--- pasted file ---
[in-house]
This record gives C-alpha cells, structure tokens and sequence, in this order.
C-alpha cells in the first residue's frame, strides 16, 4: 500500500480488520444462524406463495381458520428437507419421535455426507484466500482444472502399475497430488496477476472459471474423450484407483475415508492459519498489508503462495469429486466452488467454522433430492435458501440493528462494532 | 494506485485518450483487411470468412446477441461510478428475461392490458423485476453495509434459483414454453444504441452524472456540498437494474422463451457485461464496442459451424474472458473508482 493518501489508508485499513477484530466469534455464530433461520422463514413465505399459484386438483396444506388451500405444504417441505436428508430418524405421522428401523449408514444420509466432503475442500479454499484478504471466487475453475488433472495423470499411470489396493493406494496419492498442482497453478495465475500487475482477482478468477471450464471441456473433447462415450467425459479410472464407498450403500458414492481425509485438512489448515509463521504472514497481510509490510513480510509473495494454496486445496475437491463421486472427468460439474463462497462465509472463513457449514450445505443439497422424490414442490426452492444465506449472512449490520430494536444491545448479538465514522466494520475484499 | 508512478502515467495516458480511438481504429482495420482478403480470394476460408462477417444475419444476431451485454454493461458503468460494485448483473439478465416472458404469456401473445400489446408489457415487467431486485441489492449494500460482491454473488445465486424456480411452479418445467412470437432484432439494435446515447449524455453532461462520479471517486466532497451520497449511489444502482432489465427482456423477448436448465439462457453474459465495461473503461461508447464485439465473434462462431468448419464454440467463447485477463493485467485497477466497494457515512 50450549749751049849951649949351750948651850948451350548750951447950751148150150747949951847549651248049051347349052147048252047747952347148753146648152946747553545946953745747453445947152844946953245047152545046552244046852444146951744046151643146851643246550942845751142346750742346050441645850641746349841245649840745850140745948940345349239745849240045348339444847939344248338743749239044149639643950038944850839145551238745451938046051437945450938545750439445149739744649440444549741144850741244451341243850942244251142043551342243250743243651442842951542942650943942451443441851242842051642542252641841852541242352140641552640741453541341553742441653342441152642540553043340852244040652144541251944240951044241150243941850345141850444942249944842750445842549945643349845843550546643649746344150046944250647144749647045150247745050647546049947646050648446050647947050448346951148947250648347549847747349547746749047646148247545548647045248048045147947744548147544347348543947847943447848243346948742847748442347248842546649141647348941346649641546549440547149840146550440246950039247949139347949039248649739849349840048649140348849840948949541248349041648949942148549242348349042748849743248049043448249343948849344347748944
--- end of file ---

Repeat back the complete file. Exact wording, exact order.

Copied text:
[in-house]
This record gives C-alpha cells, structure tokens and sequence, in this order.
C-alpha cells in the first residue's frame, strides 16, 4: 500500500480488520444462524406463495381458520428437507419421535455426507484466500482444472502399475497430488496477476472459471474423450484407483475415508492459519498489508503462495469429486466452488467454522433430492435458501440493528462494532 | 494506485485518450483487411470468412446477441461510478428475461392490458423485476453495509434459483414454453444504441452524472456540498437494474422463451457485461464496442459451424474472458473508482 493518501489508508485499513477484530466469534455464530433461520422463514413465505399459484386438483396444506388451500405444504417441505436428508430418524405421522428401523449408514444420509466432503475442500479454499484478504471466487475453475488433472495423470499411470489396493493406494496419492498442482497453478495465475500487475482477482478468477471450464471441456473433447462415450467425459479410472464407498450403500458414492481425509485438512489448515509463521504472514497481510509490510513480510509473495494454496486445496475437491463421486472427468460439474463462497462465509472463513457449514450445505443439497422424490414442490426452492444465506449472512449490520430494536444491545448479538465514522466494520475484499 | 508512478502515467495516458480511438481504429482495420482478403480470394476460408462477417444475419444476431451485454454493461458503468460494485448483473439478465416472458404469456401473445400489446408489457415487467431486485441489492449494500460482491454473488445465486424456480411452479418445467412470437432484432439494435446515447449524455453532461462520479471517486466532497451520497449511489444502482432489465427482456423477448436448465439462457453474459465495461473503461461508447464485439465473434462462431468448419464454440467463447485477463493485467485497477466497494457515512 50450549749751049849951649949351750948651850948451350548750951447950751148150150747949951847549651248049051347349052147048252047747952347148753146648152946747553545946953745747453445947152844946953245047152545046552244046852444146951744046151643146851643246550942845751142346750742346050441645850641746349841245649840745850140745948940345349239745849240045348339444847939344248338743749239044149639643950038944850839145551238745451938046051437945450938545750439445149739744649440444549741144850741244451341243850942244251142043551342243250743243651442842951542942650943942451443441851242842051642542252641841852541242352140641552640741453541341553742441653342441152642540553043340852244040652144541251944240951044241150243941850345141850444942249944842750445842549945643349845843550546643649746344150046944250647144749647045150247745050647546049947646050648446050647947050448346951148947250648347549847747349547746749047646148247545548647045248048045147947744548147544347348543947847943447848243346948742847748442347248842546649141647348941346649641546549440547149840146550440246950039247949139347949039248649739849349840048649140348849840948949541248349041648949942148549242348349042748849743248049043448249343948849344347748944